Rectal bleeding

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Rectal bleeding

Finding blood in your stool can be alarming. Prompt diagnosis is essential.

Finding blood in your stool can be alarming. Often, the underlying cause can be treated or controlled. Even if the cause isn't serious, early diagnosis is important.

Causes are varied

Bleeding from your rectum can occur for many reasons, including:

  • Constipation. Passing hard, dry stools may scrape or tear your anal lining, causing an anal fissure. You may notice small drops or streaks of bright red blood on your stool, on your toilet tissue or in the toilet bowl.
  • Hemorrhoids. These swollen and inflamed veins in your anus and rectum are another source of rectal bleeding. Again, you may notice small drops or streaks of bright red blood on your stool, on your toilet tissue or in the toilet bowl.
  • Diverticular bleeding. Diverticula are small, bulging pouches in the large intestine. Diverticula may cause painless, but sometimes severe bleeding.
  • Infection. Some bowel infections cause diarrhea and rectal bleeding. Abdominal cramping, nausea, vomiting and fever may be present as well. These infections are usually caused by eating contaminated food.
  • Colon polyps. A polyp is a small clump of cells. Although most colon polyps are harmless, some may eventually become cancerous. You may notice bright red blood on your toilet tissue after you've had a bowel movement.
  • Peptic ulcers. Peptic ulcers are open sores that develop on the lining of the stomach, upper small intestine or esophagus. Sometimes the ulcers bleed. In addition to upper abdominal pain, you may notice dark blood in your stools or black, tarry stools.
  • Inflammatory bowel disease. Ulcerative colitis and Crohn's disease are examples of inflammatory bowel disease. These often painful and debilitating conditions cause chronic inflammation of the digestive tract. Food moving through your digestive tract can cause the inflamed tissue to bleed. You may notice bright red blood in the toilet bowl or darker blood mixed with your stool.
  • Lack of blood supply to the bowel. If the blood flow to your small intestine or colon is reduced, you may develop intestinal ischemia. This may cause bright red or maroon-colored blood in your stool.
  • Colorectal cancer. Most colon and rectal cancers begin as small, harmless clumps of cells called polyps. Eventually, some of these polyps may become cancerous. You may notice rectal bleeding, along with a change in bowel habits, narrow stools, abdominal discomfort, a feeling that your bowel doesn't empty completely and unexplained weight loss.

In addition, iron supplements, certain foods — such as beets, licorice or blueberries — and some medications — such as bismuth subsalicylate (Pepto-Bismol) — may change the color of your stools to red, maroon or black.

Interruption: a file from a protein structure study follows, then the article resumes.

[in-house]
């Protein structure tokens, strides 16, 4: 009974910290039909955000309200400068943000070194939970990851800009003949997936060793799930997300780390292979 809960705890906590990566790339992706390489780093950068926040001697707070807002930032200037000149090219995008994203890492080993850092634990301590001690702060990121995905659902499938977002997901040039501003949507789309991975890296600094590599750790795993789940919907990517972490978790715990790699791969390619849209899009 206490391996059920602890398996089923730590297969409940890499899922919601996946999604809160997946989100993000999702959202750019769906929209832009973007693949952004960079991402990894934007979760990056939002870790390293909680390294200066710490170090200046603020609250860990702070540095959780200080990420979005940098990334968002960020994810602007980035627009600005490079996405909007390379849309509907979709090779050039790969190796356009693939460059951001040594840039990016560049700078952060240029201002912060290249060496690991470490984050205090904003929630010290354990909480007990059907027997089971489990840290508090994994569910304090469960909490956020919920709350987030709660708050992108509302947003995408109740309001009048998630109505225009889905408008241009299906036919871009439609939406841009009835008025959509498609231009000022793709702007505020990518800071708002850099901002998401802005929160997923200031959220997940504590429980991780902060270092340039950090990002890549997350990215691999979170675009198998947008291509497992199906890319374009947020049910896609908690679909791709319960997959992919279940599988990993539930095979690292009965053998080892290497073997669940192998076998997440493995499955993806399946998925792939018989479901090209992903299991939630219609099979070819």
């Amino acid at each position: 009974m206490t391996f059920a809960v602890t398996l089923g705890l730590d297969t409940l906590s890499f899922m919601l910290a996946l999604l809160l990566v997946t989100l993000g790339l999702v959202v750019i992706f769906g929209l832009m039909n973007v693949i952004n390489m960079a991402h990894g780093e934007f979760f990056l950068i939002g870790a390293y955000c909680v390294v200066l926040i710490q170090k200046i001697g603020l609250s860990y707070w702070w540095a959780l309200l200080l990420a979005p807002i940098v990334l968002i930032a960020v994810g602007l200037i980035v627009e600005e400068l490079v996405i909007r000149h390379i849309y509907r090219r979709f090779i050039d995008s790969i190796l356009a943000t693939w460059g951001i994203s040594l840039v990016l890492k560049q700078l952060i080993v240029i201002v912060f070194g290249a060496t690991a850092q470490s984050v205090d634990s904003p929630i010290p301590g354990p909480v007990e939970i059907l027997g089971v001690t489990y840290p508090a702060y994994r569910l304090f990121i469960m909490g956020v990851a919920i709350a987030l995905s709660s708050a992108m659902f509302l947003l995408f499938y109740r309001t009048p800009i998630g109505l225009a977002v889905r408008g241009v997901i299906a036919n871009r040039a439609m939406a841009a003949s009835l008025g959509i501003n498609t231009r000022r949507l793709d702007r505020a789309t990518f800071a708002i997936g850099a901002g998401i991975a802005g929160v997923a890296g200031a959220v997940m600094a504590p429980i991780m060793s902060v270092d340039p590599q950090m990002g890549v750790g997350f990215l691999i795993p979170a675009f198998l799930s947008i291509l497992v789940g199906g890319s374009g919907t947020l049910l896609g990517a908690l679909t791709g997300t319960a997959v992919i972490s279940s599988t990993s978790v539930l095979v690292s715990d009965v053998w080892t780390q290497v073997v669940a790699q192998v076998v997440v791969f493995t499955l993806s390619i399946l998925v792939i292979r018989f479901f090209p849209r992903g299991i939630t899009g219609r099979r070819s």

When to see your doctor

Consult your doctor at the first sign of rectal bleeding. Often, the bleeding is temporary and easily treated. Sometimes, however, the bleeding may be a warning sign of something more serious. Prompt diagnosis and treatment could save your life. Treatment depends on what's causing your bleeding.

What are artificial sweeteners?

Artificial sweeteners are chemicals that offer the sweetness of sugar without the calories. Because the substitutes are much sweeter than sugar, it takes a much smaller quantity of them to create the same sweetness. Therefore, products made with artificial sweeteners have a much lower calorie count than do those made with sugar. Artificial sweeteners are often used as part of a weight-loss plan or as a means to control weight gain.

People with diabetes may use artificial sweeteners because they make food taste sweet without raising blood sugar levels. But keep in mind that if you do have diabetes, some foods containing artificial sweeteners, such as sugar-free yogurt, can still affect your blood sugar level due to other carbohydrates or protein in the food. In addition, some foods labeled "sugar-free" — such as sugar-free cookies and chocolates — may contain sweeteners such as sorbitol or mannitol that contain calories and can affect your blood sugar level. Some sugar-free products may also contain flour, which will raise blood sugar levels.

Safety of artificial sweeteners

Artificial sweeteners are often the subject of stories in the popular press and on the Internet, claiming that they cause a variety of health problems, including cancer. According to the National Cancer Institute, however, there's no scientific evidence that any of the artificial sweeteners approved for use in the United States cause cancer. And numerous studies confirm that artificial sweeteners are safe for the general population.

Aspartame does carry a cautionary note, however. It isn't safe for people who have the rare hereditary disease phenylketonuria (PKU). Products that contain aspartame must carry a PKU warning on the label.

Last Updated: 04/27/2007
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